The wonders of DNA investigation have recently uncovered a scandal and solved a mystery.
The scandal involves the use of horsemeat in products labelled ‘beef’; and the mystery was the identity of a hunchback man whose skeleton was found under a Leicestershire car park.
By comparing DNA matches with a remote descendant, University researchers proudly announced that they had found the remains of the last Plantaganet king of England, Richard III.
Heredity impacts on us all; most noticeably in physical characteristics. When Prince Charles visited his wife after the birth of their second son, he looked at the young Prince Harry, noticed his sandy crop of air and reputedly said “Ah, I see he’s a Spencer”.
Evidence of the ‘Windsor mouth’ can be seen were Princess Anne and the Duke of Kent to be in close proximity. Medical practitioners could also speak of the power of heredity to create a propensity to certain conditions.
Heredity can also bring to some colossal wealth and social advantages. The late Alan Clark observed in his diaries that Michael Heseltine “bought his own furniture”.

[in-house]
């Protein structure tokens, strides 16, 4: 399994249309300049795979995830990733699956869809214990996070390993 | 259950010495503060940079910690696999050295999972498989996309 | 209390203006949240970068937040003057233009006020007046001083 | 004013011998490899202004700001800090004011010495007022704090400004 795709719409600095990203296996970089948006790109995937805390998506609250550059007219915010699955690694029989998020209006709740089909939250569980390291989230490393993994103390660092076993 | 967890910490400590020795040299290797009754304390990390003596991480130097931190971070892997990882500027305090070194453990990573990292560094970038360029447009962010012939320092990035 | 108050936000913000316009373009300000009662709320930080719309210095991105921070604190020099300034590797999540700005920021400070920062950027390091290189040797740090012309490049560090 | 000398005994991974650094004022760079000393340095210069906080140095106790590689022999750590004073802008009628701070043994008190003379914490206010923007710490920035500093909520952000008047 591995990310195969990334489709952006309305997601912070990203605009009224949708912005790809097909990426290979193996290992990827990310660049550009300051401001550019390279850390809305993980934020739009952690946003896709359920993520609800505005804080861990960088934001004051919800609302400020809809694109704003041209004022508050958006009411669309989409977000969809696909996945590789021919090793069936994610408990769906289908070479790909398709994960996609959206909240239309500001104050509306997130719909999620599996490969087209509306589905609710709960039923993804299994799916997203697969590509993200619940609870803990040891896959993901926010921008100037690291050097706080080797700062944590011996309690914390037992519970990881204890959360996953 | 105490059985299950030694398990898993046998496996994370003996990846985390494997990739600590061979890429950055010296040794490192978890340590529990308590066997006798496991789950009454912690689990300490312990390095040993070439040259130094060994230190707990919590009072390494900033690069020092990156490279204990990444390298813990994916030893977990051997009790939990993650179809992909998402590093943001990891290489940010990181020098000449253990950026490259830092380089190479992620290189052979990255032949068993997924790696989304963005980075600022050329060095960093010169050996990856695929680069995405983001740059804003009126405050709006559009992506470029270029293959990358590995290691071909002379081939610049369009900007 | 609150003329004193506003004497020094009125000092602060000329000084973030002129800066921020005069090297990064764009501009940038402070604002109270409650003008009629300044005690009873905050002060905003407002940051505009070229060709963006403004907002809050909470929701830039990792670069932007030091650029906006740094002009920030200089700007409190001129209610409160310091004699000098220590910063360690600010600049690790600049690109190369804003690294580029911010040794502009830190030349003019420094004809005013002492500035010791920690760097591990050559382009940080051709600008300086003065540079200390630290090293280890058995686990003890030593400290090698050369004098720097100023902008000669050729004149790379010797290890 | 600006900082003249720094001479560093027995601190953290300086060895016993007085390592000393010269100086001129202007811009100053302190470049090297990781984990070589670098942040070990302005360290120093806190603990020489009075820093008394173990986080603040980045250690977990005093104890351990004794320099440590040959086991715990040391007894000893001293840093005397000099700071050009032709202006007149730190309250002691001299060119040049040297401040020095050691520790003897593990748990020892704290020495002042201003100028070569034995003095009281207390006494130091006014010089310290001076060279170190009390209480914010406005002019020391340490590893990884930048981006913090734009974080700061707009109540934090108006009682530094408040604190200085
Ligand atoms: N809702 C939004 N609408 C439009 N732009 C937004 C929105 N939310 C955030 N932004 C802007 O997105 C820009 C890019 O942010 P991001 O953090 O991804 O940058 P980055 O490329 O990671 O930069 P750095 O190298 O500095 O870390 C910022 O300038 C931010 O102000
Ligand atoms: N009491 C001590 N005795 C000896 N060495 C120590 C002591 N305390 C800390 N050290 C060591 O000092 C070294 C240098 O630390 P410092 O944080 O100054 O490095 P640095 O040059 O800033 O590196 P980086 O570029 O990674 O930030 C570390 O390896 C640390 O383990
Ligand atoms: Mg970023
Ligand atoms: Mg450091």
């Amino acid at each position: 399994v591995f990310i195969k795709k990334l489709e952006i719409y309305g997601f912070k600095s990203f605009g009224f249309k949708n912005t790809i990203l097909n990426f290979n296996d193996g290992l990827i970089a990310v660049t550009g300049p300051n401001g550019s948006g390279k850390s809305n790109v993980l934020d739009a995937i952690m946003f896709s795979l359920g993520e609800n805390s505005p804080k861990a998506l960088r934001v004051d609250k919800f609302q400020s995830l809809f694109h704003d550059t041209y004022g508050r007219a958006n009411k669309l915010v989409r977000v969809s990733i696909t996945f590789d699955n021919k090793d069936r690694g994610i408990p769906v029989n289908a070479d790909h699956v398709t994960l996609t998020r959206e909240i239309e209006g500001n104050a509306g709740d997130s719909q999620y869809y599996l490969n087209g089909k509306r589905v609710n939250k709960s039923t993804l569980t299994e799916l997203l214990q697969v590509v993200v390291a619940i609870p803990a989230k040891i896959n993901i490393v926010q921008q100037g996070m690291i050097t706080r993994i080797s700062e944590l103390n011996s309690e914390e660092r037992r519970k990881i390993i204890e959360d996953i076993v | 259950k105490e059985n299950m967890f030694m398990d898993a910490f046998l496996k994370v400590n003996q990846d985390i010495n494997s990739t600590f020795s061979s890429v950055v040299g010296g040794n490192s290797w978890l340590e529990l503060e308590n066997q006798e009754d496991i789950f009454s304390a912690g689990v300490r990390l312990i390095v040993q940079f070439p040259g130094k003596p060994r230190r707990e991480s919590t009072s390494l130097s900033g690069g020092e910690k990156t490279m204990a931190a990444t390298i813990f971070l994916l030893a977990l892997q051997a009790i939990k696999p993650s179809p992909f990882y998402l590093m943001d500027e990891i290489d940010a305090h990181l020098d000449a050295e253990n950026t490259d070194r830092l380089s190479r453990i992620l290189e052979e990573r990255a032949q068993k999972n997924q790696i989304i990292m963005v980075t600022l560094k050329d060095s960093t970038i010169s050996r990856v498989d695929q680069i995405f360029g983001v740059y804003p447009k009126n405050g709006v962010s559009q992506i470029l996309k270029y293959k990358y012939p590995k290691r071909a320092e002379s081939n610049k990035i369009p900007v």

Unlike Clark, he had not been born into a family residing in a stately home, bugling with antique furniture or works of art. Folk born into such homes seem to have a head start in life. The philosopher Bertrand Russell said that he had reached the age of ten before he met someone who had not written a book!
But though some may argue that we are conditioned in many ways, and programmed deep inside, ‘hard wired’ is the phrase, we cannot ignore the element of responsibility for our own actions.
Heredity has its limits. It cannot guarantee a virtuous life; for such a life demands clear personal moral choices.
The seventeenth century preacher Thomas Fuller, one time chaplain to King Charles II, made a perceptive comment on a passage in Matthews’s gospel which detailed the genealogy of Jesus.
Matthew chapter one, and verses 7 and 8 list four successive generations of Hebrew kings. Fuller wrote; “I find the genealogy of my Saviour strangely checkered with four remarkable changes in four immediate generations. 1, Rehoboam begat Abia; that is a bad father begat a bad son. 2, Abia begat Asa; that is a bad father begat a good son. 3. Asa begat Jehoshaphat; that is, a good father a good son. 4. Jehoshaphhat begat Joram; that is a good father, a bad son”
And Fuller concluded: “I see that my father’s piety cannot be handed on; that is bad news for me. But I see also that actual impiety is not always hereditary; that is good news for my son”,
We must not blame everything on our genes. We need to take heed of Fuller’s observations and take responsibility for our own lives.